Machining A Horizontal Stirling Engine

Satisfy your need to view some quality machining by looking through this Stirling engine worklog. We’ve seen these engines used a few other times in creating electricity from solar energy, powering a car, and even built from aluminum cans. [David Morrow] built this rendition to push the limits of his machining skills. We’d say he succeeded. The finished piece should run with the help of a heat source such as a candle. There’s no video of this engine, but we’ve embedded a clip of a similar device after the break in order to give you an idea of how this would work.


[Thanks The Ideanator]

25 thoughts on “Machining A Horizontal Stirling Engine

  1. @phil

    The wikipedia article does a good job of explaining it.

    This looks to be a Beta Sterling.

    Basically the air inside heats up, causing it to expand, moving the piston away. This causes the displacer to move to the hot end, forcing the air to the cool end, where it contracts, bringing the piston back in.

    Or, the black box description, apply heat at end, cold along the sides, and the wheel will spin

  2. Beautiful, really, this was class work. This is one of the best Stirling engines that I have ever seen.

    Coke snorkin’, tinfoil hat wearing, hemp clothed, Marty Feldman eyed, stark raving mad, lunatic fringed morons will be quoting this page forever more, as the answer for the world’s power needs.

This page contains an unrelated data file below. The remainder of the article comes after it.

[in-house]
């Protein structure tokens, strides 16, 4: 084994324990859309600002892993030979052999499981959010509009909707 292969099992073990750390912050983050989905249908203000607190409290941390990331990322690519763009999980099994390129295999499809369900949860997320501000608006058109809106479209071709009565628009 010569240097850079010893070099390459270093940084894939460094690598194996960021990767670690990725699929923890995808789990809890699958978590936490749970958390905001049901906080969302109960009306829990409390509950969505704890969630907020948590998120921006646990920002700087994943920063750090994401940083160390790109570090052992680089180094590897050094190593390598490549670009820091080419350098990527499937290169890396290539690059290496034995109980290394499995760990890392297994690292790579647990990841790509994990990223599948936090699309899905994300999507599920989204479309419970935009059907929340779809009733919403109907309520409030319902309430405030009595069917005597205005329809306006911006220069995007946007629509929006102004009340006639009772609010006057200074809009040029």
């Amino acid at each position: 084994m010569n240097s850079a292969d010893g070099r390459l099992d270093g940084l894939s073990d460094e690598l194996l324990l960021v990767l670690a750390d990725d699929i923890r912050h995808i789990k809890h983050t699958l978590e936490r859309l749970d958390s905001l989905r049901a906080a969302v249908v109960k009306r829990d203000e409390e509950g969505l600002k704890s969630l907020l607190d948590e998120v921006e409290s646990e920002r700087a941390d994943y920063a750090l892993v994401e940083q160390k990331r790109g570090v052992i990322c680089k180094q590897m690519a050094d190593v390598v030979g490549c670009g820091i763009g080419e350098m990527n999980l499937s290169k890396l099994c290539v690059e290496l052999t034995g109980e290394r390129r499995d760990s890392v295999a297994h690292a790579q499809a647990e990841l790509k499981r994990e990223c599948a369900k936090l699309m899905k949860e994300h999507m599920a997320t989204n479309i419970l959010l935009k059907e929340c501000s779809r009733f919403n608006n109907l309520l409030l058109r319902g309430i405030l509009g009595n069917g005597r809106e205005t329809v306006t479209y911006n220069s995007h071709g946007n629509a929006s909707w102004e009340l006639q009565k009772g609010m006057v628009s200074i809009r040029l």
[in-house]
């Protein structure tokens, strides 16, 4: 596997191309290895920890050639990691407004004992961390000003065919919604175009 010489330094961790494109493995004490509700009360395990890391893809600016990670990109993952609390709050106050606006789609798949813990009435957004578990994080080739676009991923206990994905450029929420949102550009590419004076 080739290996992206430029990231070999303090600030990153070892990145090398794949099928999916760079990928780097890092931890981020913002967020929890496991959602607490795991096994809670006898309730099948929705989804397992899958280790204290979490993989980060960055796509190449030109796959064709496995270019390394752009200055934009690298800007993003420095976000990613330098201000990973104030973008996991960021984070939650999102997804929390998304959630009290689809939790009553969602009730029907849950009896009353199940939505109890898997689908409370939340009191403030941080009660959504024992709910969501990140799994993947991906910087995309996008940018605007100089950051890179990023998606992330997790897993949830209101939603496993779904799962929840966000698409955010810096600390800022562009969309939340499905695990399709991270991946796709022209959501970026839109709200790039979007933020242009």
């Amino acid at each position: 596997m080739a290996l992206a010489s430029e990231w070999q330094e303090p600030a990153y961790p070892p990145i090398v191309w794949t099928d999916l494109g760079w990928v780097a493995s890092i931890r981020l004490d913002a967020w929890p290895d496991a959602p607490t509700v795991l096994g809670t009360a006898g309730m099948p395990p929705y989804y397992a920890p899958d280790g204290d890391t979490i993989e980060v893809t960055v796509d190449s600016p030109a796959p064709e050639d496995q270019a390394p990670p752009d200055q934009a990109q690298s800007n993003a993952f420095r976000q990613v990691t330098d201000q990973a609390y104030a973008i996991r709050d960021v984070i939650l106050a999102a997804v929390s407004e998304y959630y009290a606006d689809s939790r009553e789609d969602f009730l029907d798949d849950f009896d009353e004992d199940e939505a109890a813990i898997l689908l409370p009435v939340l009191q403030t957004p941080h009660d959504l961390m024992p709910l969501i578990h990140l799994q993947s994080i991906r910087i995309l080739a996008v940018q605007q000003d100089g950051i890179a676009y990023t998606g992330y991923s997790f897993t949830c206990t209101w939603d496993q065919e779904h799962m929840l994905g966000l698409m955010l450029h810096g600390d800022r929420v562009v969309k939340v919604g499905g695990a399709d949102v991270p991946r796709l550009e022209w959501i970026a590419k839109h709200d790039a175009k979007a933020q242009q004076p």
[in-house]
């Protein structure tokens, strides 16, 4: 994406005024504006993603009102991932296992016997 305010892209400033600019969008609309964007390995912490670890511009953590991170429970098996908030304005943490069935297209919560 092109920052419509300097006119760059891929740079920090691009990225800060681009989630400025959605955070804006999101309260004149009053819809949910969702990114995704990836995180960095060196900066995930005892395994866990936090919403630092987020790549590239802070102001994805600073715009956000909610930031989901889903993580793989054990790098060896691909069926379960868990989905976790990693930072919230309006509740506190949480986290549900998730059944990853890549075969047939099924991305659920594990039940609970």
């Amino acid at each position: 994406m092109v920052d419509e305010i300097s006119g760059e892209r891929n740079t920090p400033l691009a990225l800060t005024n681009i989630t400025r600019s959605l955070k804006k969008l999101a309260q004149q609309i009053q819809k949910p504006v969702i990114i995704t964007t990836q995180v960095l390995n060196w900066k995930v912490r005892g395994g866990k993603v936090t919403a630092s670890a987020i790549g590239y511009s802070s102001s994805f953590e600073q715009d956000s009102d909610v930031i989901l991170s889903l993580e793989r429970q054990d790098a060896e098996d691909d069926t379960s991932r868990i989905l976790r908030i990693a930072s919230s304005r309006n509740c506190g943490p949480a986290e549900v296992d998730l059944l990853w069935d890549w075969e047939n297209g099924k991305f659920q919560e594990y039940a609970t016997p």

3. Does anyone have a link to plans for a similar engine? Ive been tempted to build my own for some time now, but ive yet to come across a decent set of plans that A) doesn’t cost $$ and B) isnt made from cans.

  4. Makes me wonder if a Stirling motor is more or less efferent than a thermal couple? Add one that runs a generator and have run off the heat of the radiator in a Pirus and maybe one that runs off the AC heat as well. Add a small exhaust turbine hooked to another generator and see just what you can get for mileage in a cost as no option rig.

  5. nick, I think it’s an optical illusion caused by the almost-mirror finish. I believe the brass-colored “axle” is actually a counter-weight appendage to the brass-colored connecting rod. Unfortunately, the site hit a bandwidth limit, so I don’t have alternate POV photos.

  6. alkhaarj: It could be, though it could also run on solar heat — combustion at a distance via radiation — or “waste” heat — including radioactive decay and chemical processes (think: bunnies).

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